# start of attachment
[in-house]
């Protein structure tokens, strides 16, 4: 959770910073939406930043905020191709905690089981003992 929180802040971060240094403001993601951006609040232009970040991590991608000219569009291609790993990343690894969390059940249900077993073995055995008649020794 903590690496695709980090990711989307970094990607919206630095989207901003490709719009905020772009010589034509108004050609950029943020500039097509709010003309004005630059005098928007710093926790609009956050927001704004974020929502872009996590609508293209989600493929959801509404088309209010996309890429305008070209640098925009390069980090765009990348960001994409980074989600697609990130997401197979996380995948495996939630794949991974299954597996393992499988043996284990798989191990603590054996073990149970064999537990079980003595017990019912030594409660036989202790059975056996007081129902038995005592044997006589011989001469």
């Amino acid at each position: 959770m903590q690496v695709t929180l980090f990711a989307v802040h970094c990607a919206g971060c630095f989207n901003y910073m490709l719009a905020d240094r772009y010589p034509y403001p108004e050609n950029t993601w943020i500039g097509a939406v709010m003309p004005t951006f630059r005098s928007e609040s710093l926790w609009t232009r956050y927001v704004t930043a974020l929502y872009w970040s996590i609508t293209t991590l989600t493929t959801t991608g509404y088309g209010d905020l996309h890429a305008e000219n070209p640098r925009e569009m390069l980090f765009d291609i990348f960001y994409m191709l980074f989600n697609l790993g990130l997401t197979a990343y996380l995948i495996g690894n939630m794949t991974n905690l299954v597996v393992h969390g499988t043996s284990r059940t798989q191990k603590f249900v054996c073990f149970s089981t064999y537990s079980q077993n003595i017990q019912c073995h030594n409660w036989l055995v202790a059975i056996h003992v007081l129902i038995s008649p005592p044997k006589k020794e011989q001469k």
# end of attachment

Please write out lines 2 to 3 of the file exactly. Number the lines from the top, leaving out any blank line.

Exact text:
């Protein structure tokens, strides 16, 4: 959770910073939406930043905020191709905690089981003992 929180802040971060240094403001993601951006609040232009970040991590991608000219569009291609790993990343690894969390059940249900077993073995055995008649020794 903590690496695709980090990711989307970094990607919206630095989207901003490709719009905020772009010589034509108004050609950029943020500039097509709010003309004005630059005098928007710093926790609009956050927001704004974020929502872009996590609508293209989600493929959801509404088309209010996309890429305008070209640098925009390069980090765009990348960001994409980074989600697609990130997401197979996380995948495996939630794949991974299954597996393992499988043996284990798989191990603590054996073990149970064999537990079980003595017990019912030594409660036989202790059975056996007081129902038995005592044997006589011989001469």
């Amino acid at each position: 959770m903590q690496v695709t929180l980090f990711a989307v802040h970094c990607a919206g971060c630095f989207n901003y910073m490709l719009a905020d240094r772009y010589p034509y403001p108004e050609n950029t993601w943020i500039g097509a939406v709010m003309p004005t951006f630059r005098s928007e609040s710093l926790w609009t232009r956050y927001v704004t930043a974020l929502y872009w970040s996590i609508t293209t991590l989600t493929t959801t991608g509404y088309g209010d905020l996309h890429a305008e000219n070209p640098r925009e569009m390069l980090f765009d291609i990348f960001y994409m191709l980074f989600n697609l790993g990130l997401t197979a990343y996380l995948i495996g690894n939630m794949t991974n905690l299954v597996v393992h969390g499988t043996s284990r059940t798989q191990k603590f249900v054996c073990f149970s089981t064999y537990s079980q077993n003595i017990q019912c073995h030594n409660w036989l055995v202790a059975i056996h003992v007081l129902i038995s008649p005592p044997k006589k020794e011989q001469k």